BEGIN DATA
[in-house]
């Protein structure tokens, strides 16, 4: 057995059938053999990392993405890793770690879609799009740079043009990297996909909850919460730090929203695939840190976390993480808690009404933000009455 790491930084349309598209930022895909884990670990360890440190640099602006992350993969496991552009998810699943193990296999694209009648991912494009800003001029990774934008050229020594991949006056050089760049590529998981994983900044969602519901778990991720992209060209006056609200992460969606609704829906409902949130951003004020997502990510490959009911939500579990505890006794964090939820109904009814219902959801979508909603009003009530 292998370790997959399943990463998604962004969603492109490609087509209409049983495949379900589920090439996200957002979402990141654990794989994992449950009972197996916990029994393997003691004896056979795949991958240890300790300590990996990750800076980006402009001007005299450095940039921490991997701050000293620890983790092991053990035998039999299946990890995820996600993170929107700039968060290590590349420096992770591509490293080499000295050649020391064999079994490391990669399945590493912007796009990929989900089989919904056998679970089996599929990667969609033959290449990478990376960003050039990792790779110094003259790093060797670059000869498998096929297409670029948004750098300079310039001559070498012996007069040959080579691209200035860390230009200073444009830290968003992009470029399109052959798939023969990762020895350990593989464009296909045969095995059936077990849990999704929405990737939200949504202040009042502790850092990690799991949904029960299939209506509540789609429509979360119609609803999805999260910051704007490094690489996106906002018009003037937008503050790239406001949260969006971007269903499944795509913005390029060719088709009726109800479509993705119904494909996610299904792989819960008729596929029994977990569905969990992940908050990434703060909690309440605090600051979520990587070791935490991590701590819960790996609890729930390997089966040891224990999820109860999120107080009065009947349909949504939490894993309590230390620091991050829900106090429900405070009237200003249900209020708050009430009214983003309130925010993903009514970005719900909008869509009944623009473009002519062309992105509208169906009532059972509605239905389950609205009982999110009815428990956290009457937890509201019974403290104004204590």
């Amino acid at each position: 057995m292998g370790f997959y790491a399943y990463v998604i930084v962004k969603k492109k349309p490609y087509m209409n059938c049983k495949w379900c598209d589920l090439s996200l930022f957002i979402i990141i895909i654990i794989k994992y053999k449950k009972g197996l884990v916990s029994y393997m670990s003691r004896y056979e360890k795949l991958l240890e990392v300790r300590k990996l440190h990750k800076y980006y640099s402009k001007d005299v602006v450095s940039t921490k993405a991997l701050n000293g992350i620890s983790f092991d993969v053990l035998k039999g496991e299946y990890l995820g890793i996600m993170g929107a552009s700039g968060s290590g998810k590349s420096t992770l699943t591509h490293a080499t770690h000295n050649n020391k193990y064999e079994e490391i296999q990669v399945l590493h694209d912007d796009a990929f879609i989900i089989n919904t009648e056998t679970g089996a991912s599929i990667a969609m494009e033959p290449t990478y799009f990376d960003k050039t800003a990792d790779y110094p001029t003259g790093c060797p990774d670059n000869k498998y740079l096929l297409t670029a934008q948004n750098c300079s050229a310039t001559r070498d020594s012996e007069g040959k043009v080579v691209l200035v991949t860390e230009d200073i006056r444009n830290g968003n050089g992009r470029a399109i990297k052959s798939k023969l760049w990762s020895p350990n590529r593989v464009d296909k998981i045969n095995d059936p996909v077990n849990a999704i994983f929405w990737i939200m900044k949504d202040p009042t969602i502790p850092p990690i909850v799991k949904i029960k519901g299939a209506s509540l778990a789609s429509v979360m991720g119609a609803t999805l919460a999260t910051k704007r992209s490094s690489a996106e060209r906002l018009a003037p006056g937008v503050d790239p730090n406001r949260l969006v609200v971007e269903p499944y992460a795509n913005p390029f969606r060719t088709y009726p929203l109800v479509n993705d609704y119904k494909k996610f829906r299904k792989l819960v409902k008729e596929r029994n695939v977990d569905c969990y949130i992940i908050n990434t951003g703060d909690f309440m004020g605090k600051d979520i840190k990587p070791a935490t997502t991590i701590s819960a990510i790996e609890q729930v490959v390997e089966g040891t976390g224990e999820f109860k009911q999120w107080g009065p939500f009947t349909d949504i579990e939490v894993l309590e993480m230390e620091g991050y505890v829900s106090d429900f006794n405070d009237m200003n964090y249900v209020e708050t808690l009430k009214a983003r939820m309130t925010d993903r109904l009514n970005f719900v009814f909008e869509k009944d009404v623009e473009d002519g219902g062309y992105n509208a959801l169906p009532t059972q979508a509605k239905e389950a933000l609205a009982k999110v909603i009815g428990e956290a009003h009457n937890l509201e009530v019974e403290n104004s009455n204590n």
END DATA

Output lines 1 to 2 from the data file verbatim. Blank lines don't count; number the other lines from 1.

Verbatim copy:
[in-house]
């Protein structure tokens, strides 16, 4: 057995059938053999990392993405890793770690879609799009740079043009990297996909909850919460730090929203695939840190976390993480808690009404933000009455 790491930084349309598209930022895909884990670990360890440190640099602006992350993969496991552009998810699943193990296999694209009648991912494009800003001029990774934008050229020594991949006056050089760049590529998981994983900044969602519901778990991720992209060209006056609200992460969606609704829906409902949130951003004020997502990510490959009911939500579990505890006794964090939820109904009814219902959801979508909603009003009530 292998370790997959399943990463998604962004969603492109490609087509209409049983495949379900589920090439996200957002979402990141654990794989994992449950009972197996916990029994393997003691004896056979795949991958240890300790300590990996990750800076980006402009001007005299450095940039921490991997701050000293620890983790092991053990035998039999299946990890995820996600993170929107700039968060290590590349420096992770591509490293080499000295050649020391064999079994490391990669399945590493912007796009990929989900089989919904056998679970089996599929990667969609033959290449990478990376960003050039990792790779110094003259790093060797670059000869498998096929297409670029948004750098300079310039001559070498012996007069040959080579691209200035860390230009200073444009830290968003992009470029399109052959798939023969990762020895350990593989464009296909045969095995059936077990849990999704929405990737939200949504202040009042502790850092990690799991949904029960299939209506509540789609429509979360119609609803999805999260910051704007490094690489996106906002018009003037937008503050790239406001949260969006971007269903499944795509913005390029060719088709009726109800479509993705119904494909996610299904792989819960008729596929029994977990569905969990992940908050990434703060909690309440605090600051979520990587070791935490991590701590819960790996609890729930390997089966040891224990999820109860999120107080009065009947349909949504939490894993309590230390620091991050829900106090429900405070009237200003249900209020708050009430009214983003309130925010993903009514970005719900909008869509009944623009473009002519062309992105509208169906009532059972509605239905389950609205009982999110009815428990956290009457937890509201019974403290104004204590």